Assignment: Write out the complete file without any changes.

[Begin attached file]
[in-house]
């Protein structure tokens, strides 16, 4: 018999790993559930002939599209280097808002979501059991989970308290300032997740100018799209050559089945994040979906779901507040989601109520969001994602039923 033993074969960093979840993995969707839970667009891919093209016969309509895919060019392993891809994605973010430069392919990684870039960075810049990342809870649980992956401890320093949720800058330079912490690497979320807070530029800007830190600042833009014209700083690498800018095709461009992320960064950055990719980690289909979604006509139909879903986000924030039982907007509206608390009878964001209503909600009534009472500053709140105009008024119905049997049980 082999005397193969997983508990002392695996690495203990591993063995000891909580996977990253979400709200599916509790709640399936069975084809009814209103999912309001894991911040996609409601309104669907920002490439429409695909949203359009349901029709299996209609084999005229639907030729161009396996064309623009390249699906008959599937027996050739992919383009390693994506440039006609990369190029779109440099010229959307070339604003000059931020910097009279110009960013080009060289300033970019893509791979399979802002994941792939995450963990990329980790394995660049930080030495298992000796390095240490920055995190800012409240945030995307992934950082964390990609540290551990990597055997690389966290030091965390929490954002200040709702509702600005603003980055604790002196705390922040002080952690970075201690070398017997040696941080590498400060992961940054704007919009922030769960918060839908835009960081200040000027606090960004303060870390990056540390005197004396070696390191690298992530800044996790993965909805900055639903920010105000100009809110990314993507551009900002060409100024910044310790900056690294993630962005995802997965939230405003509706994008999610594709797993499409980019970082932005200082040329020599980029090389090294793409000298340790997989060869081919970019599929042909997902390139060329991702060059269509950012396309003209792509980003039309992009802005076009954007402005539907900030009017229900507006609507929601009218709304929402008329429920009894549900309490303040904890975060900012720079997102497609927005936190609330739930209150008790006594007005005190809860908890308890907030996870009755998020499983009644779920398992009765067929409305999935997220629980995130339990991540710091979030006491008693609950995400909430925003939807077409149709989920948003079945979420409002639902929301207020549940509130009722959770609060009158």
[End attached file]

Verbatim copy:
[in-house]
């Protein structure tokens, strides 16, 4: 018999790993559930002939599209280097808002979501059991989970308290300032997740100018799209050559089945994040979906779901507040989601109520969001994602039923 033993074969960093979840993995969707839970667009891919093209016969309509895919060019392993891809994605973010430069392919990684870039960075810049990342809870649980992956401890320093949720800058330079912490690497979320807070530029800007830190600042833009014209700083690498800018095709461009992320960064950055990719980690289909979604006509139909879903986000924030039982907007509206608390009878964001209503909600009534009472500053709140105009008024119905049997049980 082999005397193969997983508990002392695996690495203990591993063995000891909580996977990253979400709200599916509790709640399936069975084809009814209103999912309001894991911040996609409601309104669907920002490439429409695909949203359009349901029709299996209609084999005229639907030729161009396996064309623009390249699906008959599937027996050739992919383009390693994506440039006609990369190029779109440099010229959307070339604003000059931020910097009279110009960013080009060289300033970019893509791979399979802002994941792939995450963990990329980790394995660049930080030495298992000796390095240490920055995190800012409240945030995307992934950082964390990609540290551990990597055997690389966290030091965390929490954002200040709702509702600005603003980055604790002196705390922040002080952690970075201690070398017997040696941080590498400060992961940054704007919009922030769960918060839908835009960081200040000027606090960004303060870390990056540390005197004396070696390191690298992530800044996790993965909805900055639903920010105000100009809110990314993507551009900002060409100024910044310790900056690294993630962005995802997965939230405003509706994008999610594709797993499409980019970082932005200082040329020599980029090389090294793409000298340790997989060869081919970019599929042909997902390139060329991702060059269509950012396309003209792509980003039309992009802005076009954007402005539907900030009017229900507006609507929601009218709304929402008329429920009894549900309490303040904890975060900012720079997102497609927005936190609330739930209150008790006594007005005190809860908890308890907030996870009755998020499983009644779920398992009765067929409305999935997220629980995130339990991540710091979030006491008693609950995400909430925003939807077409149709989920948003079945979420409002639902929301207020549940509130009722959770609060009158």